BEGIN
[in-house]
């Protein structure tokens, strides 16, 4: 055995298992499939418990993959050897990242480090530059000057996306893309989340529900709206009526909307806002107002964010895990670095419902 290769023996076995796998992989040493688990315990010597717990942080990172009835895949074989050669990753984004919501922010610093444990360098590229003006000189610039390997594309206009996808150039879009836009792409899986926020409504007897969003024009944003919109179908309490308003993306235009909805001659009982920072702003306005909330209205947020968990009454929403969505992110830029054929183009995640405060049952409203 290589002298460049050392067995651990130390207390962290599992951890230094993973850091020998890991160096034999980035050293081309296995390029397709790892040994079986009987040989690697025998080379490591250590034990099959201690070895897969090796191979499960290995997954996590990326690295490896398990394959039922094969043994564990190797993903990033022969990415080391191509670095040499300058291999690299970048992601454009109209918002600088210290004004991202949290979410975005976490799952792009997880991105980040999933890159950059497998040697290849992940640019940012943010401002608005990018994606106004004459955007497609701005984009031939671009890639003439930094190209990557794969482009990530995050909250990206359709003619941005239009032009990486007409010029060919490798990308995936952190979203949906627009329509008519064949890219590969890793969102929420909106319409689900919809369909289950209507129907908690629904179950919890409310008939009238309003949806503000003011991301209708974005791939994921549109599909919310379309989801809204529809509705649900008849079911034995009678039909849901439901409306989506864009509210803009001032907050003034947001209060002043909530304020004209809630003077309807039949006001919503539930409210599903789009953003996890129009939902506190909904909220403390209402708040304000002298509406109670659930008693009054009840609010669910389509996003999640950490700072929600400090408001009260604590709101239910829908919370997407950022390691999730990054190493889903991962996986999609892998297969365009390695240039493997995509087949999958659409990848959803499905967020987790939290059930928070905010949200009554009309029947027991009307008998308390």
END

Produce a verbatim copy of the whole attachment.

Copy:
[in-house]
């Protein structure tokens, strides 16, 4: 055995298992499939418990993959050897990242480090530059000057996306893309989340529900709206009526909307806002107002964010895990670095419902 290769023996076995796998992989040493688990315990010597717990942080990172009835895949074989050669990753984004919501922010610093444990360098590229003006000189610039390997594309206009996808150039879009836009792409899986926020409504007897969003024009944003919109179908309490308003993306235009909805001659009982920072702003306005909330209205947020968990009454929403969505992110830029054929183009995640405060049952409203 290589002298460049050392067995651990130390207390962290599992951890230094993973850091020998890991160096034999980035050293081309296995390029397709790892040994079986009987040989690697025998080379490591250590034990099959201690070895897969090796191979499960290995997954996590990326690295490896398990394959039922094969043994564990190797993903990033022969990415080391191509670095040499300058291999690299970048992601454009109209918002600088210290004004991202949290979410975005976490799952792009997880991105980040999933890159950059497998040697290849992940640019940012943010401002608005990018994606106004004459955007497609701005984009031939671009890639003439930094190209990557794969482009990530995050909250990206359709003619941005239009032009990486007409010029060919490798990308995936952190979203949906627009329509008519064949890219590969890793969102929420909106319409689900919809369909289950209507129907908690629904179950919890409310008939009238309003949806503000003011991301209708974005791939994921549109599909919310379309989801809204529809509705649900008849079911034995009678039909849901439901409306989506864009509210803009001032907050003034947001209060002043909530304020004209809630003077309807039949006001919503539930409210599903789009953003996890129009939902506190909904909220403390209402708040304000002298509406109670659930008693009054009840609010669910389509996003999640950490700072929600400090408001009260604590709101239910829908919370997407950022390691999730990054190493889903991962996986999609892998297969365009390695240039493997995509087949999958659409990848959803499905967020987790939290059930928070905010949200009554009309029947027991009307008998308390």